of whom requested a transfer to "as-needed" disaster aid work. She
noted their positions were "temporary"-essentially, subject to
their being needed for the work at hand. Other affected employees were
reassigned, she said.
Kudwa declined to comment on whether any complaints
against Whitmer had been verified, citing it as a personnel issue. But she
said, "we can say the original complaint allegations, exaggerated in the
media, were woefully in error."
While an operational and staffing review continues, Kudwa
said initial decisions included realigning the Louisiana office and
dissolving the Gulf Coast Recovery Office, as most management oversight it
once had had been transferred elsewhere.
With that dissolution, the head of the Gulf Coast
office, Jim Stark, a former director of the Louisiana office, also received a
termination letter, she said. It also had nothing to do with the allegations,
Napolitano, in announcing dissolution in April, said the
goal was to achieve greater efficiency and faster decision-making. The move
was among others that the administration had announced with the same stated
goal, including the creation of state-federal teams meant to help settle
infrastructure funding disputes.
Some local officials, including in New Orleans, say they've noticed positive
changes, citing improved communication and clearing of financial logjams on
Nearly four years after Hurricane Katrina, hundreds of
millions of dollars have been lined up to rebuild battered infrastructure and
for economic development and neighborhood-level rebuilding projects in New Orleans. But many
residents are eager for signs that the pace of recovery is accelerating.
Landrieu credited the recently installed acting director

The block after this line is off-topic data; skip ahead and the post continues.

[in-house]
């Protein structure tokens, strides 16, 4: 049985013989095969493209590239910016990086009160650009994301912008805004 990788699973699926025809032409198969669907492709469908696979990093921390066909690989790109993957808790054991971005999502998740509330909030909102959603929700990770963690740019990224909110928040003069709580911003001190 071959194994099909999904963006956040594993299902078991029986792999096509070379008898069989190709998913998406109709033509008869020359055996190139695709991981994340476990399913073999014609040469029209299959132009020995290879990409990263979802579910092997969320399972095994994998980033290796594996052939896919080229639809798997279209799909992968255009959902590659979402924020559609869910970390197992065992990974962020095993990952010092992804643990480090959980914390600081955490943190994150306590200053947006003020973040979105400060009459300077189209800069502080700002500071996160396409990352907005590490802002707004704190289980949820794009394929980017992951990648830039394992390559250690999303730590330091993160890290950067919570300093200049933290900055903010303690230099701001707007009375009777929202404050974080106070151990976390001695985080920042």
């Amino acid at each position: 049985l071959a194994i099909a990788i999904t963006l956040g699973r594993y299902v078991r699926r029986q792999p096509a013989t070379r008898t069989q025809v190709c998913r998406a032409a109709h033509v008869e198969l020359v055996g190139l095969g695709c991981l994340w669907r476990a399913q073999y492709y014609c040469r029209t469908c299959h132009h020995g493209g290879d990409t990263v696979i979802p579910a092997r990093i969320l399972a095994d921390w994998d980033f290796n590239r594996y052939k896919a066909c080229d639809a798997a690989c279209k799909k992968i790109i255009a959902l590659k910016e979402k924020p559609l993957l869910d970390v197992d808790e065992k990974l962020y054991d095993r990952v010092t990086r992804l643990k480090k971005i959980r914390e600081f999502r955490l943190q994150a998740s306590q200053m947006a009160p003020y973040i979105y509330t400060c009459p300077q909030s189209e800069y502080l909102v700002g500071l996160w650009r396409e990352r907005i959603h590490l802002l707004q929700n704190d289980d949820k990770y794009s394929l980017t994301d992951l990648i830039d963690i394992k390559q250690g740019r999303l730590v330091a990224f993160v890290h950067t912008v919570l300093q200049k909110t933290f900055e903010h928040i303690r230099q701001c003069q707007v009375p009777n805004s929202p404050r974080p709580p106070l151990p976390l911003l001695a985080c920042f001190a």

of the Louisiana
office, Tony Russell, with helping to free up rebuilding dollars. But she
said she still has concerns about staffing and a need for a better training
system for workers.
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records may be somewhere here. Or not.
HURRICANE KATRINA’S effect on the city of New Orleans has been
much longer-lasting than most expected. Almost four years after the storm, a
quarter of the population has never returned. A third of homes still lie
empty, many decked with tarpaulins and with the flood-line still visible.
Residential streets are lined with houses with collapsing porches, fallen
plasterwork and hopeful For Sale signs. Less than half the city’s public
transport facilities have been restored, and the wheels on the city’s famous
street-cars, even the one named Desire, are still rusty.
AP Your records may be somewhere here. Or not
Most important, though the number of chronically sick in
the city has risen sharply, medical services remain in tatters. Only 57% of
the city’s medical facilities have reopened, and tens of thousands of records
have been lost. In St Bernard Parish, which once had two hospitals, there is
now none. Charity
Hospital, the main
refuge for the poor and uninsured for more than 250 years, is shuttered and
surrounded by wire fencing. Doctors, nurses and military personnel spent a
month cleaning and decontaminating the first three floors in the weeks after
Katrina, but the hospital remains closed. Last month a group of citizens
launched a legal appeal for it to be reopened, claiming that corrupt
officials are using it as an excuse to get access to federal relief funds.
But the owners of the building want to sell it.
The Lindy Boggs Medical Centre became a symbol of the
struggle for survival in the hot, dank days after the flood. A day after the
levees broke, the generators in the hospital failed, knocking out
ventilators, transfusion machines and fresh water supplies. Nineteen patients
died. The hospital is now to become a shopping centre.